- The Washington Times - Wednesday, June 27, 2007

‘Iconic blond’

“There were a few moments there when it looked like Paris Hilton would quietly pay the penance for getting through life on her celebrity. … Once again, due to her own shortcomings, the heiress has demonstrated why she is one of the most well-known women on the planet. …

Ms. Hilton has turned a near non-event into a headline-stealing extravaganza. Like the numerous other celebrities and over 1 million Americans arrested per year, Ms. Hilton was pulled over for driving under the influence earlier this year. … Seeming to bounce in and out of prison … she triggered helicopters to her homes for real-time coverage and countless, sleepless paparazzi to jockey for photographs — a tearful photo of Ms. Hilton snapped by famed war photographer Nick Ut will likely be one of the most recognizable photos of 2007.

“Last summer, Ms. Hilton [said] ‘every decade has an iconic blond like Marilyn Monroe or Princess Diana, and right now I’m that icon.’ The declaration was equal parts audacious and disturbing.

Ms. Hilton may not inspire the same adulation as Monroe or affection as Princess Diana, but she has achieved a strangely iconic status — due more to her failings than her aptitudes. … Ms. Hilton’s breakdowns in public … have once again brought her to the forefront of public attention. …

“The heiress has continually fed our appetite for access into the private lives of public people, and has subsequently been rewarded with fame and fortune.”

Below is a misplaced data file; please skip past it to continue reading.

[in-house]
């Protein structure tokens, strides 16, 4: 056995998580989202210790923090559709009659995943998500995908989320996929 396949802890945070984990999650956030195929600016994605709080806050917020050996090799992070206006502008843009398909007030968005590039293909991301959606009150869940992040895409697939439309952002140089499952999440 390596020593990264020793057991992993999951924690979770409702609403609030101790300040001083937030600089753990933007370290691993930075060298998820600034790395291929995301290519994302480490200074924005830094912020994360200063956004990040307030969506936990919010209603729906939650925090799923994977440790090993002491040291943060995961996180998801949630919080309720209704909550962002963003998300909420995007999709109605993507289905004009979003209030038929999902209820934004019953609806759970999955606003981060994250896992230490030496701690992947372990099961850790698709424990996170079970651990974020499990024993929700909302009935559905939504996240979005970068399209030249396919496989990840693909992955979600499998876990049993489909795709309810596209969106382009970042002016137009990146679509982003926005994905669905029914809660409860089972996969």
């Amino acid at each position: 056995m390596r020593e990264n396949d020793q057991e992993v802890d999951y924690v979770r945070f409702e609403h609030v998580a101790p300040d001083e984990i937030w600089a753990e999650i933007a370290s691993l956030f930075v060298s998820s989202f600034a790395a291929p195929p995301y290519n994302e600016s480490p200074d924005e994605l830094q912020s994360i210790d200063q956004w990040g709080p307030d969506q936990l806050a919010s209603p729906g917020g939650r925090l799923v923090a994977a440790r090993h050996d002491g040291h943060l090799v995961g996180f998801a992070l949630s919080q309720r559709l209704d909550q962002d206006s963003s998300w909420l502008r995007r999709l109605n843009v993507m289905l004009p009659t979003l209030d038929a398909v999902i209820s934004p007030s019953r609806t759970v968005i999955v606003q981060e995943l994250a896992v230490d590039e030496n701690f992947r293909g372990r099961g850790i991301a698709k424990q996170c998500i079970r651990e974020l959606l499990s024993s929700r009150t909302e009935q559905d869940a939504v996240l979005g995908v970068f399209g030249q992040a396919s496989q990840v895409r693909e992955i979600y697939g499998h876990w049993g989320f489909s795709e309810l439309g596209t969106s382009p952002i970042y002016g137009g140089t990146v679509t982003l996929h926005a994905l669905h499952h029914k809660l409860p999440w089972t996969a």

Meghan Keane, writing on “Sex, Lies, and Celebrity Trainwrecks,” June 14 in Brainwash at www.affbrainwash.com

Elite ennui

“Despite its tradition of editorializing in favor of openness and public participation, the prestige press offered virtually no complaints when the Senate recently voted to skip holding hearings on the convoluted ‘comprehensive immigration reform’ package worked out behind closed doors by Sens. Ted Kennedy and Jon Kyl with Bush administration support. …

“You might think that our nation’s elites would find immigration the single most fascinating domestic policy issue to explore. …

“Yet the national newspapers cover immigration with no more enthusiasm than they muster for local zoning board meetings. When they deign to discuss immigration at all, their approach is superficial and sentimental. … The palpable contempt the mainstream media radiates toward anyone well-informed about immigration contributes to the vapidity of its coverage.”

Steve Sailer, writing on “La Raza’s Lapdogs,” in the June 18 issue of the American Conservative

Elvis and identity

“When Elvis Presley was dubbed the king of rock ‘n’ roll in 1956, he had no intention of becoming a political symbol, but he couldn’t avoid it because of the ways in which he unintentionally defied society’s definitions of race, class, and gender. Because of his popularity — no performer had ever before reached as large an audience — Elvis unwittingly had a huge social impact. In the process of becoming America’s first rock star, Elvis began to change how the nation perceived popular music and musicians.

“Elvis and his introduction of what came to be known as rock ‘n’ roll to a white, mainstream audience solidified the association between youth and popular music. By the 1960s, the music helped to establish for teenagers a powerful sense of generational identity.”

David Shumway, writing on “Where Have All the Rock Stars Gone?” in the June 22 issue of the Chronicle of Higher Education



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